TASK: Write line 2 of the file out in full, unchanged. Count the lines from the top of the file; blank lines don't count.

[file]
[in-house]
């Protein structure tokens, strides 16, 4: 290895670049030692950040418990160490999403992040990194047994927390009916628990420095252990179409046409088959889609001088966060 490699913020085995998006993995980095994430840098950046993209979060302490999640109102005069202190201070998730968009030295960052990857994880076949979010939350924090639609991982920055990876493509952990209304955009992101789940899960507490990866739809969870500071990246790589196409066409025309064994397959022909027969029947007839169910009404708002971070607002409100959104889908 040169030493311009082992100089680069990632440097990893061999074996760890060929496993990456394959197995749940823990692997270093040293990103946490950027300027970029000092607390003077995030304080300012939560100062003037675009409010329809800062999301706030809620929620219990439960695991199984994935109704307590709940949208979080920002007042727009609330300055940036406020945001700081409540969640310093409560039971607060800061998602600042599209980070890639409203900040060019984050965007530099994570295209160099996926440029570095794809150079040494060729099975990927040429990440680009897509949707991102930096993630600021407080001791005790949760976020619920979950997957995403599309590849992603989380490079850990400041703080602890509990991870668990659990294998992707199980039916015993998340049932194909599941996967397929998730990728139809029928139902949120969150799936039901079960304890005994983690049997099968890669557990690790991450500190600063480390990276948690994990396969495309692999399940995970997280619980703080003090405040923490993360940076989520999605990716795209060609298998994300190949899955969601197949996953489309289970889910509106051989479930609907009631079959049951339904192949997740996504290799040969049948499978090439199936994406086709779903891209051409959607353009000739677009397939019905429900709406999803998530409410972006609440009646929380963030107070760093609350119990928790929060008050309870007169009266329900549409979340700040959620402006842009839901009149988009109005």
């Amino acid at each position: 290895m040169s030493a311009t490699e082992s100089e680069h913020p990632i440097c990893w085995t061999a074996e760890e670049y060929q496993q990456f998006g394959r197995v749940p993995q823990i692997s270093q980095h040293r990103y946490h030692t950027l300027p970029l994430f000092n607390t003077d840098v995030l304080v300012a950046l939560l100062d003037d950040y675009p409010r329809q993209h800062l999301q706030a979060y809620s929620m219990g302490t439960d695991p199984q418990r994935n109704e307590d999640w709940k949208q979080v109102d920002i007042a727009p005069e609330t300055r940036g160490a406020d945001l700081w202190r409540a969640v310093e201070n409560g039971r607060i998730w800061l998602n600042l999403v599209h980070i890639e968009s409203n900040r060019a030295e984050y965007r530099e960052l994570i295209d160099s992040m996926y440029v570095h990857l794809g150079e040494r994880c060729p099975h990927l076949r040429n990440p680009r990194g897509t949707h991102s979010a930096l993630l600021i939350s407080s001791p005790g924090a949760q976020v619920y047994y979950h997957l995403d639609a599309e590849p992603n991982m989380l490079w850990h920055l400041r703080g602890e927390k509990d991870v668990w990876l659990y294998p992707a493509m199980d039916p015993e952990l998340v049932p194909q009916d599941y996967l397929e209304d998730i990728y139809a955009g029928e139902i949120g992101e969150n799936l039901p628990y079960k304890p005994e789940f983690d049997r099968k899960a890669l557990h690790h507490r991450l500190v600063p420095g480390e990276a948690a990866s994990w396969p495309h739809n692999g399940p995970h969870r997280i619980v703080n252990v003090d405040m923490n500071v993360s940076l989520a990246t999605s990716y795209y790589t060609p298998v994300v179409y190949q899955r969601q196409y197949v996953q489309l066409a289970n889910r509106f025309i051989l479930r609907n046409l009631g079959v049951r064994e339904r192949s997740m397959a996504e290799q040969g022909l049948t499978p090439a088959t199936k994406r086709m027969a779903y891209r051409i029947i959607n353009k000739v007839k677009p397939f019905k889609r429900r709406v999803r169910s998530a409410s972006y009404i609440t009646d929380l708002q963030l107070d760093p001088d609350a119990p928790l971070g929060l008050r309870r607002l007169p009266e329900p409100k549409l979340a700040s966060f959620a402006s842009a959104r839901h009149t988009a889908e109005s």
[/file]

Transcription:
């Protein structure tokens, strides 16, 4: 290895670049030692950040418990160490999403992040990194047994927390009916628990420095252990179409046409088959889609001088966060 490699913020085995998006993995980095994430840098950046993209979060302490999640109102005069202190201070998730968009030295960052990857994880076949979010939350924090639609991982920055990876493509952990209304955009992101789940899960507490990866739809969870500071990246790589196409066409025309064994397959022909027969029947007839169910009404708002971070607002409100959104889908 040169030493311009082992100089680069990632440097990893061999074996760890060929496993990456394959197995749940823990692997270093040293990103946490950027300027970029000092607390003077995030304080300012939560100062003037675009409010329809800062999301706030809620929620219990439960695991199984994935109704307590709940949208979080920002007042727009609330300055940036406020945001700081409540969640310093409560039971607060800061998602600042599209980070890639409203900040060019984050965007530099994570295209160099996926440029570095794809150079040494060729099975990927040429990440680009897509949707991102930096993630600021407080001791005790949760976020619920979950997957995403599309590849992603989380490079850990400041703080602890509990991870668990659990294998992707199980039916015993998340049932194909599941996967397929998730990728139809029928139902949120969150799936039901079960304890005994983690049997099968890669557990690790991450500190600063480390990276948690994990396969495309692999399940995970997280619980703080003090405040923490993360940076989520999605990716795209060609298998994300190949899955969601197949996953489309289970889910509106051989479930609907009631079959049951339904192949997740996504290799040969049948499978090439199936994406086709779903891209051409959607353009000739677009397939019905429900709406999803998530409410972006609440009646929380963030107070760093609350119990928790929060008050309870007169009266329900549409979340700040959620402006842009839901009149988009109005």